That’s the first thing we need to sort out. I’m often cast adrift from those around me by our shared language, and it took a bit of to-ing and fro-ing on Facebook to establish that this wasn’t a shortcake, or a sponge cake, or a sheet cake, or an angel food cake, or (although it’s close) a white cake.

I don’t really know what those categories of American sweet treats are. I know this stuff as “cake”. Like there’s camembert, stilton and chevre, but there’s also . . . “cheese”. Focaccia, ciabatta, baguettes and . . . “bread”.

So here’s my mother’s “cake” recipe. 

6oz butter
6oz sugar
6oz self-raising flour
3 eggs.

I know standard US recipes use volume rather than weight. I use these:

Someone once asked me if they still worked. I thought: how could they not?

You’ll also need an 8in diameter cake tin. I use one with a push-out bottom and line that bottom with a disc of greaseproof paper. And I use a hand-held electric balloon whisk. If you are gym-fit, you could use a wooden spoon.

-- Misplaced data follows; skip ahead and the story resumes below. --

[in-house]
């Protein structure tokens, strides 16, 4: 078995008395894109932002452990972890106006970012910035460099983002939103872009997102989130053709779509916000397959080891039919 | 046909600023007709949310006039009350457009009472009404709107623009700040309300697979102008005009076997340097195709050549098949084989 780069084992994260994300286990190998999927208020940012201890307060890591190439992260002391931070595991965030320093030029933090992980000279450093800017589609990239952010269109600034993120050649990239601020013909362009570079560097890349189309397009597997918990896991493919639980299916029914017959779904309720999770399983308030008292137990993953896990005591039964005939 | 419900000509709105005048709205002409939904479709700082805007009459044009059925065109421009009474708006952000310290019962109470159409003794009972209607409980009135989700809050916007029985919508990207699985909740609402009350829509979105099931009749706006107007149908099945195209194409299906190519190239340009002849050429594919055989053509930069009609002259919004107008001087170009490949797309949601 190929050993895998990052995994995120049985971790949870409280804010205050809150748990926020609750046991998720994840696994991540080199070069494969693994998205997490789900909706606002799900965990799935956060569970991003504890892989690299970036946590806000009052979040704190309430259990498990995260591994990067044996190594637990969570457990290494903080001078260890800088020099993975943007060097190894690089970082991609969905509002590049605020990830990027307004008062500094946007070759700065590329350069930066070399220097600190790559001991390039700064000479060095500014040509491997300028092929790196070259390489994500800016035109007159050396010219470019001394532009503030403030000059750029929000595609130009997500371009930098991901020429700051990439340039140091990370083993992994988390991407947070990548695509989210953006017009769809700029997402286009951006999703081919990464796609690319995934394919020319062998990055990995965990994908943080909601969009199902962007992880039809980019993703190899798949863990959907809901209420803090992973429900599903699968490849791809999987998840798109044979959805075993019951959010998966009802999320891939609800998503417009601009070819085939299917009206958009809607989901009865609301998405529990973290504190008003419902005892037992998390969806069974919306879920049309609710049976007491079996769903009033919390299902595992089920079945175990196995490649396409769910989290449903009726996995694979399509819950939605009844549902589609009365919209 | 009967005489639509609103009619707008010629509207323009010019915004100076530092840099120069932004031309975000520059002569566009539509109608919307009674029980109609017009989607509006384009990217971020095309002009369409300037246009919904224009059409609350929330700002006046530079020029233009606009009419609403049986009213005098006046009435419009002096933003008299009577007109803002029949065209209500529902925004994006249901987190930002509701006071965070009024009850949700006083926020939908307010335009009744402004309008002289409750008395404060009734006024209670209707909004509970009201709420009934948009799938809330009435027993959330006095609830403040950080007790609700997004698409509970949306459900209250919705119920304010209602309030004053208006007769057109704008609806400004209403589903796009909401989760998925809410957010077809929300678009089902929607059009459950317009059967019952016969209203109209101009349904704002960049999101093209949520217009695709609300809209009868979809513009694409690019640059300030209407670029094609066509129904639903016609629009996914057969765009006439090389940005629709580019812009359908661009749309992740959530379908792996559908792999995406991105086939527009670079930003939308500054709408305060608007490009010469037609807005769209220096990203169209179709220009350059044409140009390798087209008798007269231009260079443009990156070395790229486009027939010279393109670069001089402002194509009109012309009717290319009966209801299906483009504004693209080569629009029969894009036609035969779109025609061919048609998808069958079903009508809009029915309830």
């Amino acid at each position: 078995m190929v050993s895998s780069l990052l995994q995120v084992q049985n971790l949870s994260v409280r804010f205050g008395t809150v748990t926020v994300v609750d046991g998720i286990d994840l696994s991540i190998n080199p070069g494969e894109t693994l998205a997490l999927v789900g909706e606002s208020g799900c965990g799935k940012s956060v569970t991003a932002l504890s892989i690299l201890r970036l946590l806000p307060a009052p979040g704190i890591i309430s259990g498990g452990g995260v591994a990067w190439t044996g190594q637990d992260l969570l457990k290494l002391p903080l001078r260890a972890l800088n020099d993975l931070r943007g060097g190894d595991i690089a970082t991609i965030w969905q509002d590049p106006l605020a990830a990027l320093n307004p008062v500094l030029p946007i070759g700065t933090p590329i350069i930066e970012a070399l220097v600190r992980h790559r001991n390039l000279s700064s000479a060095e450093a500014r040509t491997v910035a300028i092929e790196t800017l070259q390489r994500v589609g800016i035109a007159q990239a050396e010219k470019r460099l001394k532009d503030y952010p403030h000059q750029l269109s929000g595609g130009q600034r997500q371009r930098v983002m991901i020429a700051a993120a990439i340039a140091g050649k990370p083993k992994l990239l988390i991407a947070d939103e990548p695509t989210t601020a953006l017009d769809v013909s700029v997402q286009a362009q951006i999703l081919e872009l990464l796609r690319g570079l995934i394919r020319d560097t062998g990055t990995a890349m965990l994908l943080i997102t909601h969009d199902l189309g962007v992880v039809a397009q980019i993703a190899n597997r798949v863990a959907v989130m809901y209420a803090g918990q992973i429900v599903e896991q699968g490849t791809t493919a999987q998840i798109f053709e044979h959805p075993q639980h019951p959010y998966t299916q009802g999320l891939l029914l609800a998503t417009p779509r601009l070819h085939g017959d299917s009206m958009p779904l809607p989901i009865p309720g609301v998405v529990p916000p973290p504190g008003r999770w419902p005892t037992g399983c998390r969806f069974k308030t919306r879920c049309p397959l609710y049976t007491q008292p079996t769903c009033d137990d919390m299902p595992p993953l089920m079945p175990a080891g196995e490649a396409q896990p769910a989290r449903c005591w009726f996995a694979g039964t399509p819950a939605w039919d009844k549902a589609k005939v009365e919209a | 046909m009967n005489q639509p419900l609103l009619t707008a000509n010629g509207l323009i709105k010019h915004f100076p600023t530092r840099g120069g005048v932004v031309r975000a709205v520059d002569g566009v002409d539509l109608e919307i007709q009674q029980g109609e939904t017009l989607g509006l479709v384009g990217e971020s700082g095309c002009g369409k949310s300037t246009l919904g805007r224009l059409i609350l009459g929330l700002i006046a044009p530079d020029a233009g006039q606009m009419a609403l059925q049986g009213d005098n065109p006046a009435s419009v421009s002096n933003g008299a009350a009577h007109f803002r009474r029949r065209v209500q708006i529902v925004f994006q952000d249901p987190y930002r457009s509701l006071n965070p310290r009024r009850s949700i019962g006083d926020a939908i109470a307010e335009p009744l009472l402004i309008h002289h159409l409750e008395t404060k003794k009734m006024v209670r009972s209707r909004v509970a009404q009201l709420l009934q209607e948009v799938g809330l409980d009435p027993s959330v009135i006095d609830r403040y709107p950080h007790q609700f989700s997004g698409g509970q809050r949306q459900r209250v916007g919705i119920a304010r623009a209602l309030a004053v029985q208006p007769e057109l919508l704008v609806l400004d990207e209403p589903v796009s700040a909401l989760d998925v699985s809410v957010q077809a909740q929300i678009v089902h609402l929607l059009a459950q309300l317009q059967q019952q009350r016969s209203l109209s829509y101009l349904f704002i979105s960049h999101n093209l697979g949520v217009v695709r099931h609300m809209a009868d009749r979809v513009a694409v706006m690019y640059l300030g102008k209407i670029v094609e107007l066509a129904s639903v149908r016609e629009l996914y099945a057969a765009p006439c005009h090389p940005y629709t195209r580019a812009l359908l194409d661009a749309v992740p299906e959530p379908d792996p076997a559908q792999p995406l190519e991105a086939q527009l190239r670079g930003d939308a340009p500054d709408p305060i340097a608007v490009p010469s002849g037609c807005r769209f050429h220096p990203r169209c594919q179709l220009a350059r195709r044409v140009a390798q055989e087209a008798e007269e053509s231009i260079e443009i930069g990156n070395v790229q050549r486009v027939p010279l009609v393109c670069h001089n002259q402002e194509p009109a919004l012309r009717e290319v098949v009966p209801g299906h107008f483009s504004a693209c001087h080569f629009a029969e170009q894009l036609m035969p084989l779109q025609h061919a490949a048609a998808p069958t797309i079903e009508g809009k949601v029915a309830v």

If you like vanilla – I love it! – you can add a teensy-weensy drip of vanilla extract too. And if you want to make a chocolate cake, Janet, you can take out an ounce of flour and add an ounce of cocoa powder in its place.

Set your oven to 300-325ish. Sorry, but you need to get to know whether your own oven is sluggish or fierce. Mine is a bit fierce so I tend to the 300 end.

It’s very important that the butter and eggs should be at room temperature. If they’re cold the first bit of this is well-nigh impossible.

Okay, in a large bowl, cream the butter and sugar together, by whipping them with your brawny arms or with the electric whisk set on nuclear. Keep going until the mixture is pale and fluffy and there are no gritty bits.